“The man on the farm over there says he pumps water directly from the ground and the supply is endless … he thinks there must a huge lake down there, at least that's what the old timers tell him.” This is a common notion about groundwater, one held by people around the world and one that we hope to dispel in this chapter. There is little doubt indeed that the ground holds immense amounts of water, but how does it get there and how and where is it stored? We will make a case for groundwater as a subsystem in the hydrologic cycle, an open system with inputs from and outputs to the surface water system that we discussed in the previous chapter. We also explore the geographic significance of groundwater and this leads us to the influences it has on the landscape, in particular on streams, lakes, wetlands, and land use. As we will discover, in a world that will see 3 billion additional people in the next 40 years, more than half of whom will be living in dry lands subject to the desiccating effects of global warming, groundwater's role in supplying water to cities, farms, and industry will reach levels of acuity unmatched in history.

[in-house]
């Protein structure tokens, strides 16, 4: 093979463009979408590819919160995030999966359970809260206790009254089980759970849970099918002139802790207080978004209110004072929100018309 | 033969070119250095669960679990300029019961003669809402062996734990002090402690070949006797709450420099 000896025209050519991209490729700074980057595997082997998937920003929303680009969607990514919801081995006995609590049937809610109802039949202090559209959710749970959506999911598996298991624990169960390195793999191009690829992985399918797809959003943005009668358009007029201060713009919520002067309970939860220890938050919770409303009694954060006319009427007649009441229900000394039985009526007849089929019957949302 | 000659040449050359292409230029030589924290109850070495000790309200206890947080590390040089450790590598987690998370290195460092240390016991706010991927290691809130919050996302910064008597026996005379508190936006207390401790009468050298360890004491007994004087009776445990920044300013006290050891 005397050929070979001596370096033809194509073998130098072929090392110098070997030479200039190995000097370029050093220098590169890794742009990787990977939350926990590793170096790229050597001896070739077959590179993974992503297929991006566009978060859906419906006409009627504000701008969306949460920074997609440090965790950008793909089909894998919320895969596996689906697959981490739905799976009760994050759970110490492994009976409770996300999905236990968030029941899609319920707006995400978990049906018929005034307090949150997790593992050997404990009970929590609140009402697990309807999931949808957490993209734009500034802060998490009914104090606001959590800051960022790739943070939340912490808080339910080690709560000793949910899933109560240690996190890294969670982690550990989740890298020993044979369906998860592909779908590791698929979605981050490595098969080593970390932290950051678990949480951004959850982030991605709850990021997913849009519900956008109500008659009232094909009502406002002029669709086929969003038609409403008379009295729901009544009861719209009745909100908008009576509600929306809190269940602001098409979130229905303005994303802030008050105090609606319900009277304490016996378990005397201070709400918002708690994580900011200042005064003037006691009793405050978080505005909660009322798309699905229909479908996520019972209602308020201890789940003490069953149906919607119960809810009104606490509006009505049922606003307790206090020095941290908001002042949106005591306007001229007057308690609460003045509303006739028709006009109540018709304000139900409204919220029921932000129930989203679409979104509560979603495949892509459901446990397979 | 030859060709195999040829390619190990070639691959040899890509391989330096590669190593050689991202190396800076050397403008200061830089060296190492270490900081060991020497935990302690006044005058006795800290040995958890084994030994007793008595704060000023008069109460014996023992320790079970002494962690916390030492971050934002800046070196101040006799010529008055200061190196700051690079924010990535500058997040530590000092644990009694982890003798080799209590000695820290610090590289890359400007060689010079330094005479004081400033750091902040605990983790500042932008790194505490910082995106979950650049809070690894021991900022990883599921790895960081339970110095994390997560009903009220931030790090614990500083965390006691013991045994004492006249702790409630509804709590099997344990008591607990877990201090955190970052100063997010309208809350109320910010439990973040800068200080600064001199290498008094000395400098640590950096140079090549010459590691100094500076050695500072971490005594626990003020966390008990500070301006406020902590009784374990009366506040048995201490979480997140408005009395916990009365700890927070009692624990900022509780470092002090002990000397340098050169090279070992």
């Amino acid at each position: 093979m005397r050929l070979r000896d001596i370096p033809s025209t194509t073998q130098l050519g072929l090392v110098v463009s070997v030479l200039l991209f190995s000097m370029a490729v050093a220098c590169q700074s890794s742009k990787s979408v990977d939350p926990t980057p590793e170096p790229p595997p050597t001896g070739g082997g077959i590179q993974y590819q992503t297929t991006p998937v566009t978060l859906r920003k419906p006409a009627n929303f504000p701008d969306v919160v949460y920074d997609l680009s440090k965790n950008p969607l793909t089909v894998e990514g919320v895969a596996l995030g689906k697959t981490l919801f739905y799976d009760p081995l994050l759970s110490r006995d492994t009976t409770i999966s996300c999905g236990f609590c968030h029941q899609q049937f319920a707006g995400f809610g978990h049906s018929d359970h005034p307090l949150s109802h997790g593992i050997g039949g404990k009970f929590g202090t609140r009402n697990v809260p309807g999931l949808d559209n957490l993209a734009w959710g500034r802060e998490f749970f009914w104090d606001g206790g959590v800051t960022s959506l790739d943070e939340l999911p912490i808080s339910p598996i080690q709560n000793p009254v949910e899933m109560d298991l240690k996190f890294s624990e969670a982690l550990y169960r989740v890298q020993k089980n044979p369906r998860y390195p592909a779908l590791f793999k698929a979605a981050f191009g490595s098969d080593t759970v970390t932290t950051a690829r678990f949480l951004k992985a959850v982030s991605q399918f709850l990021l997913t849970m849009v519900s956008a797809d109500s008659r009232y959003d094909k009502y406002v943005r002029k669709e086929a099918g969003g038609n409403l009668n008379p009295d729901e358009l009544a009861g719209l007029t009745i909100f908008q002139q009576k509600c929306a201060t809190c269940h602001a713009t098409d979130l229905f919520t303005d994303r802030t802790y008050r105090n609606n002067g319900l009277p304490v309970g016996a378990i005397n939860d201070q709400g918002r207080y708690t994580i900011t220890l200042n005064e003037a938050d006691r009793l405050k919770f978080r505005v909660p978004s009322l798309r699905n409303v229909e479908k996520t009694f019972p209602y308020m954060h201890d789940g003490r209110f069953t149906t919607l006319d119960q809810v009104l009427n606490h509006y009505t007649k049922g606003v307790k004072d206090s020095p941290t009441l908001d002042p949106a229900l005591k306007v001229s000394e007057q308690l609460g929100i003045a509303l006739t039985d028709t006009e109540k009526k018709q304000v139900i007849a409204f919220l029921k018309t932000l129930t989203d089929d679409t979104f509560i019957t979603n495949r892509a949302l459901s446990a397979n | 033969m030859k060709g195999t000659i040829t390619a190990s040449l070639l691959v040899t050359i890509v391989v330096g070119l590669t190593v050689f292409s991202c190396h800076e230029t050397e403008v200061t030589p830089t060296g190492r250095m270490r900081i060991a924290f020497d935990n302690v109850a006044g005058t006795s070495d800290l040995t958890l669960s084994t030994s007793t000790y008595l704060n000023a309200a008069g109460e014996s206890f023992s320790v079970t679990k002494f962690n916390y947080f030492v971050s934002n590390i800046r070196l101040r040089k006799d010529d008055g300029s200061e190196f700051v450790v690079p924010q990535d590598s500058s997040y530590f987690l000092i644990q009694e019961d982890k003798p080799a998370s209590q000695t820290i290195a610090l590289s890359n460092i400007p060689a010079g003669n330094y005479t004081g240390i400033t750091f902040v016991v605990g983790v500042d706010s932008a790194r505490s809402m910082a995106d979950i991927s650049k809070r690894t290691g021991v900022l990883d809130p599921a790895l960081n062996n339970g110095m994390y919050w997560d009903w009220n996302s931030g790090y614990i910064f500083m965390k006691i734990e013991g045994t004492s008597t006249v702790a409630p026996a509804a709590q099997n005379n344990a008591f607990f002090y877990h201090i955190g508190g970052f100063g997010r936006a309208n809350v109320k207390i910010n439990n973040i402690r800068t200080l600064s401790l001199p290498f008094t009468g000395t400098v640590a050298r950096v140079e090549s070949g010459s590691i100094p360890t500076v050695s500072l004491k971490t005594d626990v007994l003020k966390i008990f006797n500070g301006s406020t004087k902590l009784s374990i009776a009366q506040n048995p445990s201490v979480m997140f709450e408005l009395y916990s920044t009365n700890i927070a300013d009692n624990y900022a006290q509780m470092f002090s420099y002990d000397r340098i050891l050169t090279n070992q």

Groundwater is Earth's single largest supply of fresh, liquid water. Humans have known about it and used it for thousands of years.The fi rst of ancient Rome’s aqueducts was fed by groundwater discharged from springs in the hills outside the city. The ancient qanats of the Middle East tapped into groundwater aquifers on mountain slopes, and tens of thousands of public wells have dotted the landscapes of China, India, and Europe since prehistoric times.